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Butterfly Gardens

Published on July 2nd 2020

by Going.Local. All rights reserved

Butterflies are one of the few insects that attract universal appeal. Their symbolic nature has embedded them into several cultures including Germanic, Japanese, Chinese and African. It might be the attraction of bright wings or their association with flowers, but they always seem to catch your eye.
From a gardeners point of view, one would like to attract as many as possible and be able to distinguish between what we perceive as 'Good vs Bad' caterpillars. So why not have a look at some breathtaking large migrations and tips on gardening with butterflies.
A close up of a Butterfly
The African Monarch lays its eggs on Milkweed plants including carrion flowers.

Fun facts

There is a lot to know about butterflies, but a few fun questions always pop up...
How long do they live? A butterfly can live for approximately one month (species-dependent).
What are pupae or chrysalises? Both refer to a state between a caterpillar and an adult where they undergo transformation. The term pupa can also be used for bees, beetles and moths.
What do they eat? Adults can live off nectar, tree sap or decomposing animal matter. Caterpillars will often be reliant on a specific set of plant species for food.
Why are they called butterflies? It refers to the colour of sulphurs, a common European butterfly.
A field of tall grass and a butterfly
The size of a migratory group is related to the stability of food sources.

Butterfly migrations

Some butterflies will emerge, feed and breed in the same area without a large degree of movement. Conversely, those that attempt migration can often cross continents to reach new feeding grounds. These migrations may differ in size and timing, but they are a wonder to behold.
I have selected a hand full of such migrations from around the world to share with you:
US / Mexico: Monarch butterfly
  • When: They travel South in Winter and North in Spring
  • How often: Annually
Queensland Australia: Caper White butterfly
  • When: Spring
  • How often: Every 6-10 years
Europe to Africa: Painted Lady Butterfly
  • When: Spring
  • How often: Annually
South Africa: Brown-veined White butterfly
  • When: Mid-summer
  • How often: Annually
  • Numbers depend on the state of food source
NatGeo WILD did a short film on the large monarch butterfly migration. View it here:

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Provide a butterfly nursery

Females will be attracted to specific trees or shrubs to lay their eggs. These will form the food source for the hatching caterpillars. Note that trees covered in caterpillars might seem alarming at first, but often this relationship benefits both parties with the tree emerging stronger. If you find yourself unsure as to the nature of the caterpillar, why not ask the Candide community regarding the ID, or browse guides like Field Guide to the Butterflies of Southern Africa by Steve Woodhall and Gardening for Butterflies by Steve Woodhall and Lindsay Gray.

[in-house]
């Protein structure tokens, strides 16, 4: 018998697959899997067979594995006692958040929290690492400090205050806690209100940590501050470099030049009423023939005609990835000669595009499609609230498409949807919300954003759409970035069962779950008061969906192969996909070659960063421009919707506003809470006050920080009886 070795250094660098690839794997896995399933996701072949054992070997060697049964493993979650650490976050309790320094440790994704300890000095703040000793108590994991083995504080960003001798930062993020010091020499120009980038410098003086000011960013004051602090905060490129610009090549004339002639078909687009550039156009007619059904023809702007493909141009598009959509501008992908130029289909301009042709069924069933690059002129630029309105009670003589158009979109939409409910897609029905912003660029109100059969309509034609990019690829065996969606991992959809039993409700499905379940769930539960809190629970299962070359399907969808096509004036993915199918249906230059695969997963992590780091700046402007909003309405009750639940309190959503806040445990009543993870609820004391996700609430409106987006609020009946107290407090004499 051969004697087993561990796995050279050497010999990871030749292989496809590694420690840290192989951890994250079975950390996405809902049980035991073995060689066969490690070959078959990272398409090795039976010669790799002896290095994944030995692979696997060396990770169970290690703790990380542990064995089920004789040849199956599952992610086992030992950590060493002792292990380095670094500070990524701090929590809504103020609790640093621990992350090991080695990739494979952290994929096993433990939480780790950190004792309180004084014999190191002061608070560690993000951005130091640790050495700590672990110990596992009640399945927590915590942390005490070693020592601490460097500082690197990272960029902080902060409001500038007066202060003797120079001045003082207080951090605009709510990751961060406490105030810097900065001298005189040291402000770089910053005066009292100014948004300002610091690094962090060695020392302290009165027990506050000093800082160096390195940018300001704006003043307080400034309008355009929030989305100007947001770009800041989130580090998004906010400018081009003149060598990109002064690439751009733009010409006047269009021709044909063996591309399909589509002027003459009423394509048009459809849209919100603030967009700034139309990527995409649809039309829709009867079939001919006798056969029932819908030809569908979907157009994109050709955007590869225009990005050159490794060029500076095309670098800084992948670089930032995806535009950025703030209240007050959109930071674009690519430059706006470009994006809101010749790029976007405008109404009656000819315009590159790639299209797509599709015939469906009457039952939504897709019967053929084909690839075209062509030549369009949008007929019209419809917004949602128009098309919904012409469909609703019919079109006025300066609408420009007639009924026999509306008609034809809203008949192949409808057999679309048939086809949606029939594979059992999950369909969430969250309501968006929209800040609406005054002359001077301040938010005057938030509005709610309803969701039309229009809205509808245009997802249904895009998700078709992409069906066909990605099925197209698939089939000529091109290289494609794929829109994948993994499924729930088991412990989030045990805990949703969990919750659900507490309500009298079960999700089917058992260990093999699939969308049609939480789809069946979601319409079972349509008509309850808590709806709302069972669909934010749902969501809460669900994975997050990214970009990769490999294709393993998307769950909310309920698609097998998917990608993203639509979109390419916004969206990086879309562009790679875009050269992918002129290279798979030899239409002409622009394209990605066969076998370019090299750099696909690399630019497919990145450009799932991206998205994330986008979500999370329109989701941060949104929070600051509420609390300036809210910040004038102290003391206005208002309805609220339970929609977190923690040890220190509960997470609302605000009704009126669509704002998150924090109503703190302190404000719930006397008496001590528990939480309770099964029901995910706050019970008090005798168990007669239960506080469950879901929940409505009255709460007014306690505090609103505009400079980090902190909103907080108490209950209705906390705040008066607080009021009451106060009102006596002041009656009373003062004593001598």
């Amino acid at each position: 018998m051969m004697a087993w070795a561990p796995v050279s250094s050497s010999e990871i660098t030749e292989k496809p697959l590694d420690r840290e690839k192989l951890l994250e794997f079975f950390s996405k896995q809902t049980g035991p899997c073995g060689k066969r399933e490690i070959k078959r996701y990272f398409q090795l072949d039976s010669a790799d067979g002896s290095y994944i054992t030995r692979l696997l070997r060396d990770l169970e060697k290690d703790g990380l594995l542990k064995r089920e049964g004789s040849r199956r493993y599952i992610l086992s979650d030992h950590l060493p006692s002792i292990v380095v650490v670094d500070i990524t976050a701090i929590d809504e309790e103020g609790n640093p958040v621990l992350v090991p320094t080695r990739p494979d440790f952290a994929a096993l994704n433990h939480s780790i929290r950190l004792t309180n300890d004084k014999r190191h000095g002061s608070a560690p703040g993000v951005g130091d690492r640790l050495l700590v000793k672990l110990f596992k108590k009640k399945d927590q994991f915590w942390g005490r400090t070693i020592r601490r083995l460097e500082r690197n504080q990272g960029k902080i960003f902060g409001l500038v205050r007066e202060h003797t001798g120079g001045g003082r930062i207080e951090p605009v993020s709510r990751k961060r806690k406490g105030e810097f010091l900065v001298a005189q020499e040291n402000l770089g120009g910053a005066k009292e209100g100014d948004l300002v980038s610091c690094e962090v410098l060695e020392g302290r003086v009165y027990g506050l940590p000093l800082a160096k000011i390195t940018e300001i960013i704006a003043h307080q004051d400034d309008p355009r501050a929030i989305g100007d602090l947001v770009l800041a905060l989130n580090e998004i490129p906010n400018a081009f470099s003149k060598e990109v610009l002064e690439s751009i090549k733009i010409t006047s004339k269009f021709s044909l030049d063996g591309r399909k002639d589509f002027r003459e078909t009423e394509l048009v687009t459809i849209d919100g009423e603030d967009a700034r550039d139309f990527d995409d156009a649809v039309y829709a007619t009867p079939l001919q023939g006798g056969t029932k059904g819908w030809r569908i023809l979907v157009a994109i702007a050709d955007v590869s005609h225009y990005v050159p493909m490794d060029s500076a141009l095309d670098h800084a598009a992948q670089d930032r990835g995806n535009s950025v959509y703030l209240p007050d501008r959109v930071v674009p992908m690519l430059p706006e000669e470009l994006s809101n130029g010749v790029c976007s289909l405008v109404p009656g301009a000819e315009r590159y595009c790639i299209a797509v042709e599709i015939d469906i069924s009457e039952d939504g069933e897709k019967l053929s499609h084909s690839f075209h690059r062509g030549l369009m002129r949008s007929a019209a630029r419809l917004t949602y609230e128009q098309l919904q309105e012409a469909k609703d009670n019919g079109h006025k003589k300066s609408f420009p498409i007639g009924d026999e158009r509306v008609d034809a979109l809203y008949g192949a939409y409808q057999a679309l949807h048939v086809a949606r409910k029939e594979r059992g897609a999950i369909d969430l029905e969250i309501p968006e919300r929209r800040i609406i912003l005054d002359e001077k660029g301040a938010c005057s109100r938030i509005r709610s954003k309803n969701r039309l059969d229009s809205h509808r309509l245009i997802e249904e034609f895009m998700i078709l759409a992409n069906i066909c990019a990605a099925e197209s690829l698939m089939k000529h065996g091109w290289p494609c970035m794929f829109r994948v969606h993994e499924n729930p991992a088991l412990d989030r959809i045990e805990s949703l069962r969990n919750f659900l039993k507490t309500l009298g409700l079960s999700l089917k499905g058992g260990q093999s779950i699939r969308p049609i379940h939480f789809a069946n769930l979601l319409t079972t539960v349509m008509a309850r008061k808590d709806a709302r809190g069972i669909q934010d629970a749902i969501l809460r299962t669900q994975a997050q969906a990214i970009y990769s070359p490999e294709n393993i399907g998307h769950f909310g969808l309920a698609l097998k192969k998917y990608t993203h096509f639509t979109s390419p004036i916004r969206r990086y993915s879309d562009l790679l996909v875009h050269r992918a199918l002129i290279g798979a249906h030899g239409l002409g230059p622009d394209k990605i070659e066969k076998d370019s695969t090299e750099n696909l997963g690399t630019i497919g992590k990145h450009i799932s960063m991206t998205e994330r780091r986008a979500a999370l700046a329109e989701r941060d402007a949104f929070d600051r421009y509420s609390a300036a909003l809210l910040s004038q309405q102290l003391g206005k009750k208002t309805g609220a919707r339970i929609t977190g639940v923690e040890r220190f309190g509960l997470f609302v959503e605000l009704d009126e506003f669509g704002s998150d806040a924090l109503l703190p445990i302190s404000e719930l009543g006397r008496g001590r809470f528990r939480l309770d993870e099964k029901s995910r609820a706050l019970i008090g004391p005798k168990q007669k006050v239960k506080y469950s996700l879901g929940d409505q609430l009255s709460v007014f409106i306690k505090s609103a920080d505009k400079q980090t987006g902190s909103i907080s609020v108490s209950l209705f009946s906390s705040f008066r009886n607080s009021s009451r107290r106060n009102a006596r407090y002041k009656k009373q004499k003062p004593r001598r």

Tip | If you want to limit the damage to your plants, but keep the caterpillars, then place a nylon stocking on a section and bind the ends.
The CBISA provides a comprehensive list of indigenous plants that form host plants for larvae. To help you pinpoint which species occur in your region, see the list below:
All South Africa
  • African Monarch
Some Orbea variegata in flower

Bokhoring (Afr.)

Orbea variegata


Asclepias spp.

Christmas butterfly (Princeps demodocus demodocus)
Painted lady (Vanessa cardui)
Northern Areas (Limpopo, Mpumalanga, Gauteng, NW Province)
Christmas-tree acraea (Acraea anemosa)
Adenia venenata
Clear-spotted acraea (Acraea aglaonice)
Blougans (Hypolimnas misippus)
Subtropics (Eastern Cape & KZN)
Green-banded swallowtail (Princeps nireus lyaeus)
Small-striped swallowtail (Graphium policenes)
  • Small cluster pear
  • Red hook-berry
A close up of a butterfly

Provide a food source

Butterflies will need a good food source in autumn to last them through their winter hibernation. They will then need an equally sufficient supply as they emerge in spring. The largest portion of butterfly species live off nectar and will seek out warm, sunny areas with bright blooms.
Most of the host plants listed above will also provide adults with a source of food, but for additional suggestions see below:
Autumn flowering plants-Most red-flowered fynbos attract the mountain pride butterfly.
Other species:
Spring flowering plants:
A bird sitting on top of a grass covered field


If you are thinking of taking up a new hobby or just love the beautiful photo's then you can always follow the Highveld Butterfly Club or the Lepidopterists' Society of Africa. You can even book a butterfly safari at one of the local guide companies.

If you're a butterfly enthusiast join our fellow Candide gardeners by sharing your photo's with the hashtag #LocalButterflies

Migdoll, I. (1997). Field Guide to the Butterflies of Southern Africa. (2nd Edition). New Holland Publishers.
Woodhall, S. & Grey, L. (2015). Gardening for Butterflies: Planning and planting an insect-friendly garden. ( C. Alves & H. De Villiers, Ed.). Penguin Random House.
North American Butterfly Association. (29 June, 2020). The basics of butterfly gardening. NABA Butterfly.

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